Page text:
If you arrived at this page by using a link or bookmark for anarcha.org, please update to this url and/or inform the referring page host of the update. Thanks!

How to use this site:
1. Browse through the alphabetical list of posts
2. Use the labels/tags to find pieces on specific topics.
3. Use the search feature for specific items of interest.
4. Browse through zines, books, and other printable items by using the PDF tag.
5. Check out the popular lists to see what others are reading.
6. For updates, bookmark this page and return often, follow, subscribe (by email or other- see below), or friend on facebook and/or tumblr.
7. Check out the other pages for more links, information, and ways to contribute.
8. Comment, and email me your own writings!

Article List

Friday, November 9, 2012

Anarchist Conference April 19-21: Hunter College (1974)

anarchist conference ApRiL 19-21: hUNTER COLLEGE
Reliance, Mecca; Horan, Jean. Off Our Backs4. 6 (May 31, 1974): 8.


Attendance was off from last year; according to some, "thousands" had attended the conference the previous year. This year, possibly several hundred attended. Women were definitely in the minority -- at times it appeared to be by two to one. The list of workshops was exciting but they often overlapped, sometimes didn't even happen for lack of attendance or because some workshops were more desirable than others, or were lost to participants who arrived at the designated meeting-place too late. The Political Theory and Action workshop ran continuously through the weekend with large numbers (mostly male) attending. (This workshop seemed to have been organized in part by Judith Malina and Julian Beck of the Living Theater. It was referred to as a sort of continental congress where some articles of federation would be written.) Directly next door (on Sunday) was the Androgyny and Anarchy workshop attended by only four people. The contrast was a clear statement of the priorities of the people attending the conference.

Friday night the first anarcho-feminist workshop was held; women I talked to had not been satisfied with it, too much time spent on introductory raps and talking about problems with construction workers.

saturday no better
Saturday afternoon few of those women seemed to be at the next anarcho-feminist workshop. It started late and women making their way from the somewhat congested lounge followed signs reading "Anarcha-Feminists, room 300". Before we got started, an agitated woman came to the door: "a man downstairs says you won't let him in and everybody is freaking out!" We were a little mystified, there was a man sitting near me holding a baby. Then, did we object to the presence of men? At that point some women came to the door saying that there would be a meeting for women only across the hall and a few women left with them. We had made a much larger circle of desks than we had needed and we felt depressed and isolated by the split and empty classroom desks. We started by talking about the split; some of the women had felt inclined towards the women-only rule but hesitated to impose rules on attendance. Several more men and women came in; one man said that as a faggot he understands his own oppression but feels that he has a lot to learn from sisters. None of the other males said why they had come and after a while it wasn't clear why any of us were there.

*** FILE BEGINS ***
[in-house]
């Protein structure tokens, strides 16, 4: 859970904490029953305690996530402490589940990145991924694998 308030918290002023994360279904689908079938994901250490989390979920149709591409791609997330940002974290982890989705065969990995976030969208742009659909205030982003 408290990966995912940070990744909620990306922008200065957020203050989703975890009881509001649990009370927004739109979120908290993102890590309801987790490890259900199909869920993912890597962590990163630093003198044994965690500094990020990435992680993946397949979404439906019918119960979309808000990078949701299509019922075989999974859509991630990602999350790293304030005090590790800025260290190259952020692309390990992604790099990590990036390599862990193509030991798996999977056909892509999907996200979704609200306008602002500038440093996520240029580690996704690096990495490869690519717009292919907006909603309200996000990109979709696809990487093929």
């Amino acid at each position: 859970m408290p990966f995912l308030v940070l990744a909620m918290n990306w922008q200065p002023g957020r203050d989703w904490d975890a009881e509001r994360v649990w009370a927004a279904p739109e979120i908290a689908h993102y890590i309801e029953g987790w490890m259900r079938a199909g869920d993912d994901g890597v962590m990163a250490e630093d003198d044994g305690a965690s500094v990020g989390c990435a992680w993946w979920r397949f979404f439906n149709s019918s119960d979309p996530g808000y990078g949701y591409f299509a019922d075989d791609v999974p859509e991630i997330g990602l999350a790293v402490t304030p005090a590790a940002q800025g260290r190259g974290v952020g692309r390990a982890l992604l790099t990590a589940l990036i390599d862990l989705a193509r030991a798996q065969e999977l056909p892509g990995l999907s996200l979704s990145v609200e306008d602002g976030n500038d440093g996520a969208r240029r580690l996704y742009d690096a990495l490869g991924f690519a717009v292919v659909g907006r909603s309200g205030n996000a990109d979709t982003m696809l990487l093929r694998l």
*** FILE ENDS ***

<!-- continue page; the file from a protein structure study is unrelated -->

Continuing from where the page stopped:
abolish the family

The discussion was somewhat aimless despite efforts by Lynne Farrow of Aurora magazine to talk about what anarcho-feminism is; and Gypsy, a woman from a street theater collective who spoke of radical alternatives to the oppressive nuclear family. Apparently the only topic that people really felt comfortable with was that of child care. (I think the discomfort came from the presence of men who were wandering in at an alarming rate.) Gypsy was talking about the state's control of our-selves through the patriarchal institution of the nuclear family and that it was necessary "to abolish the family" so that a free society could evolve. Some didn't like the word "abolish" and its connotations. Especially since many people will always participate freely in family structures. Also, some were concerned about the fact that the impermanence of extended families or communes makes for less workable solutions to child care. These women were biological mothers and knew from experience, or sensed, or suspected that no matter what the alternative, the biological mother was ultimately the one responsible for child care. Judith Malina spoke of a community in Uruguay that rotated all domestic and work responsibilities successfully at six month intervals. (This community cares for the Tupamaros children.) Children in this community have a good deal of autonomy and are not solely the responsibility of the biological parents. One of the women present lived in a commune where there was an equitable sharing of child care. Another woman told us about a children's house in Berlin where the children live collectively and make all the rules; one of which is that no adults are allowed. (More information on this in "Issues of Radical Therapy".) A biological mother pointed out that it was always non-mothers who held such utopic visions of child care alternatives.